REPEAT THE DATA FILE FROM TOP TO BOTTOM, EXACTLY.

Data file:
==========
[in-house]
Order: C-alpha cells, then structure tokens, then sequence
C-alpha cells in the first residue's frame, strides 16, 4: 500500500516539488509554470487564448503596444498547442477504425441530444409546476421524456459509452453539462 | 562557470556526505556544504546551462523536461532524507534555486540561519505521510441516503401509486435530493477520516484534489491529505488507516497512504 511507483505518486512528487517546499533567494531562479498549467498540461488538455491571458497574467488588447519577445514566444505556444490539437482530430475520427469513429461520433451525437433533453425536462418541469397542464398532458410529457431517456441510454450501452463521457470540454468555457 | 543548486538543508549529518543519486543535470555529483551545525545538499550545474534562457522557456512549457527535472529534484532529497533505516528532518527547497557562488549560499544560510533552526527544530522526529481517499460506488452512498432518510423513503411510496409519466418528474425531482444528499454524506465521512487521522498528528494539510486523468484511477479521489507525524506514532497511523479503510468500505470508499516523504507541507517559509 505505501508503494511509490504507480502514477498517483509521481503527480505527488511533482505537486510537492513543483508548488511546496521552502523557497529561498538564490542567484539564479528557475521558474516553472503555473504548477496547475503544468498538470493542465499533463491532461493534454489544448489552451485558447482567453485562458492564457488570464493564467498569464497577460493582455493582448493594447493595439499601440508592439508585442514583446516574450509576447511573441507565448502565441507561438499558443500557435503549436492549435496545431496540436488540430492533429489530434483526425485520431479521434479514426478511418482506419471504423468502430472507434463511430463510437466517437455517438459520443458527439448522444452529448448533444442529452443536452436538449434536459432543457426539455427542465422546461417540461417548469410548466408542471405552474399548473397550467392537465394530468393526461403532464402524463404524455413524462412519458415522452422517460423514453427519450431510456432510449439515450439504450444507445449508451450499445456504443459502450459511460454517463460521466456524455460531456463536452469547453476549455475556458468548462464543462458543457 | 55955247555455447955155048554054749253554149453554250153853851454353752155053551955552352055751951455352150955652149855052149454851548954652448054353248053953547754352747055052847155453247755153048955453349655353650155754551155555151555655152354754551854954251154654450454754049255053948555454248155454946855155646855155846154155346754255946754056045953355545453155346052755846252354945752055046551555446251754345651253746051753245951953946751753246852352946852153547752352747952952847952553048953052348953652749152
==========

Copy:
[in-house]
Order: C-alpha cells, then structure tokens, then sequence
C-alpha cells in the first residue's frame, strides 16, 4: 500500500516539488509554470487564448503596444498547442477504425441530444409546476421524456459509452453539462 | 562557470556526505556544504546551462523536461532524507534555486540561519505521510441516503401509486435530493477520516484534489491529505488507516497512504 511507483505518486512528487517546499533567494531562479498549467498540461488538455491571458497574467488588447519577445514566444505556444490539437482530430475520427469513429461520433451525437433533453425536462418541469397542464398532458410529457431517456441510454450501452463521457470540454468555457 | 543548486538543508549529518543519486543535470555529483551545525545538499550545474534562457522557456512549457527535472529534484532529497533505516528532518527547497557562488549560499544560510533552526527544530522526529481517499460506488452512498432518510423513503411510496409519466418528474425531482444528499454524506465521512487521522498528528494539510486523468484511477479521489507525524506514532497511523479503510468500505470508499516523504507541507517559509 505505501508503494511509490504507480502514477498517483509521481503527480505527488511533482505537486510537492513543483508548488511546496521552502523557497529561498538564490542567484539564479528557475521558474516553472503555473504548477496547475503544468498538470493542465499533463491532461493534454489544448489552451485558447482567453485562458492564457488570464493564467498569464497577460493582455493582448493594447493595439499601440508592439508585442514583446516574450509576447511573441507565448502565441507561438499558443500557435503549436492549435496545431496540436488540430492533429489530434483526425485520431479521434479514426478511418482506419471504423468502430472507434463511430463510437466517437455517438459520443458527439448522444452529448448533444442529452443536452436538449434536459432543457426539455427542465422546461417540461417548469410548466408542471405552474399548473397550467392537465394530468393526461403532464402524463404524455413524462412519458415522452422517460423514453427519450431510456432510449439515450439504450444507445449508451450499445456504443459502450459511460454517463460521466456524455460531456463536452469547453476549455475556458468548462464543462458543457 | 55955247555455447955155048554054749253554149453554250153853851454353752155053551955552352055751951455352150955652149855052149454851548954652448054353248053953547754352747055052847155453247755153048955453349655353650155754551155555151555655152354754551854954251154654450454754049255053948555454248155454946855155646855155846154155346754255946754056045953355545453155346052755846252354945752055046551555446251754345651253746051753245951953946751753246852352946852153547752352747952952847952553048953052348953652749152